I have worked in two banks myself in the course of my career. I know branch managers have limited authority even if they have outsized responsibilities for bringing in business and relating to customers.

The branch at the center of the caper is supposed to be one of RCBC’s top branches so the branch manager may have wider latitude to move. But the amounts involved should be well above her approving authority, indeed may be above the authority of even a bank vice president. If Mr. Tan was unaware that about P4 billion was moving in and out of his bank quickly, there is something wrong with his management system.

In any case, RCBC’s integrity has been compromised. They can dismiss the branch manager but it doesn’t change the fact she was acting on behalf of the bank at the time the caper was going on.

Forged signature cards, fictitious persons opening accounts, transferring funds to an account whose owner claims was opened without his permission, ignoring a stop payment order and getting away with it… How can all these happen in a bank previously as respected as RCBC? These are all violations of basic banking rules. This sloppiness affects the trust customers have with their bank.

None of these violations happened overnight. The accounts were dormant for a year before the big remittances were deposited and withdrawn. The bank’s auditors and senior management should have caught something amiss. This failure is what the bank president and CEO must take responsibility for… must apologize for and even resign for.

Do-gooders in the private sector often denounce government officials for lack of delicadeza or a sense of shame when something less embarrassing to the nation happens.

But we now have a private banking official in a similar or even worse situation and all we can hear from him is how innocent he is. He probably is but where is his sense of shame? Where is his sense of responsibility for something really bad happening in his watch? Maybe he should run for public office.

RCBC has tarnished the country’s image in a way that makes us bow in shame because we were all tarnished as a people. Our reputation as a fast rising star and an ideal investment destination may have been damaged as well.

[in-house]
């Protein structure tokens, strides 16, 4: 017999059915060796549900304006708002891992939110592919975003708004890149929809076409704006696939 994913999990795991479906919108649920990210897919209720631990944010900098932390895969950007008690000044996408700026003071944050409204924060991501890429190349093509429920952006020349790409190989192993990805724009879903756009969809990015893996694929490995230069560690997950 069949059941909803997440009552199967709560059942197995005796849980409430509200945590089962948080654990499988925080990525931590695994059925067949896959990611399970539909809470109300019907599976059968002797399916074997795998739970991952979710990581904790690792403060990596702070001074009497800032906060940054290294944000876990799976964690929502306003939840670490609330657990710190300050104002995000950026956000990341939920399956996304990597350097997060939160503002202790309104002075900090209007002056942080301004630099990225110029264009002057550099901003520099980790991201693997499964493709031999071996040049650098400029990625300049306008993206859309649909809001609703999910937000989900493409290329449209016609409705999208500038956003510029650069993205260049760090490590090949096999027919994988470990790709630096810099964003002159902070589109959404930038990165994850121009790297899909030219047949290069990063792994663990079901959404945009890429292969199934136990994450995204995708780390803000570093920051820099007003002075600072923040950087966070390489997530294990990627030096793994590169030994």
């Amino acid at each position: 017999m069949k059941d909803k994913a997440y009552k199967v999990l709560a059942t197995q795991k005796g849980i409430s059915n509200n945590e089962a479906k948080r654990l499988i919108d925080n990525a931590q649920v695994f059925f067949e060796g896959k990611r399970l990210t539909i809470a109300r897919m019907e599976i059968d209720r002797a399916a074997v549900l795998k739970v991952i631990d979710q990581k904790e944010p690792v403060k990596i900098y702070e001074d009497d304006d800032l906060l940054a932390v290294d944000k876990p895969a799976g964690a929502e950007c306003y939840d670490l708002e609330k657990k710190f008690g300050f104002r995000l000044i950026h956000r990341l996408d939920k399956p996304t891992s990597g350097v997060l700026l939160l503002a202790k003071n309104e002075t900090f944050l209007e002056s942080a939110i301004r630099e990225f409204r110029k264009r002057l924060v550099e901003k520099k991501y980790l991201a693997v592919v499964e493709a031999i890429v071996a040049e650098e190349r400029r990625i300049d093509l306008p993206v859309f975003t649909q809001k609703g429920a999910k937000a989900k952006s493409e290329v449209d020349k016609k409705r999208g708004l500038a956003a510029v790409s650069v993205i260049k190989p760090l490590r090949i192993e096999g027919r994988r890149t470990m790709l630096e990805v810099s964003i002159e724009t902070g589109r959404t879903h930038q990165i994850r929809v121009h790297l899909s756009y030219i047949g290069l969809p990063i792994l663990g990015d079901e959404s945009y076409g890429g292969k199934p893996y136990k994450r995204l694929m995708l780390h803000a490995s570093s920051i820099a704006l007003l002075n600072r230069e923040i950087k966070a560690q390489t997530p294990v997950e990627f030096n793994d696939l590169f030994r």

BSP Gov. Say Tetangco worries that the caper puts the Philippine financial system at risk. He didn’t specifically say it, but we could end up in the gray or black list again of non compliant countries to anti money laundering practices. That would make it difficult and expensive for our OFWs to send money back home.

I found this comment of Wilfredo G. Villanueva (he might be the same Willy Villanueva I worked with early in my career but lost track of) in a blog by “chempo” in Joe America’s blogsite on the subject that sums up my feeling as well:

“The world is watching. Not a boxer’s victory, not a beauty title or titles, not good singers, not a well-educated and English-speaking work force here and abroad, no not those. Not even a million Pacquiao victories can erase what money launderers and RCBC did to Bangladesh.

“The country is almost a twin of the Philippines—an emerging economy subject to vagaries of weather, recovered from a severe drought in the seventies, poor but struggling to break free from poverty just like us.

“USD81 million lost by hacking. That’s widow’s mite. The world is watching. Not too much talk, please, Senators of the realm. Let’s not play politics again, until the issue dies down and Bangladesh is left with an empty bag, issue unresolved as usual, lost in rhetoric and political grandstanding and one-upmanship. Do everything you can to give justice to the poor country.”

I still want to believe that we have not lost our sense of honor as a people. I hope the resolution of this case will prove that to the world.

Boo Chanco’s e-mail address is bchanco@gmail.com. Follow him on Twitter @boochanco.

Business ( Article MRec ), pagematch: 1, sectionmatch: 1
  • Follow Us:
Business Skinning Right, pagematch: , sectionmatch: 1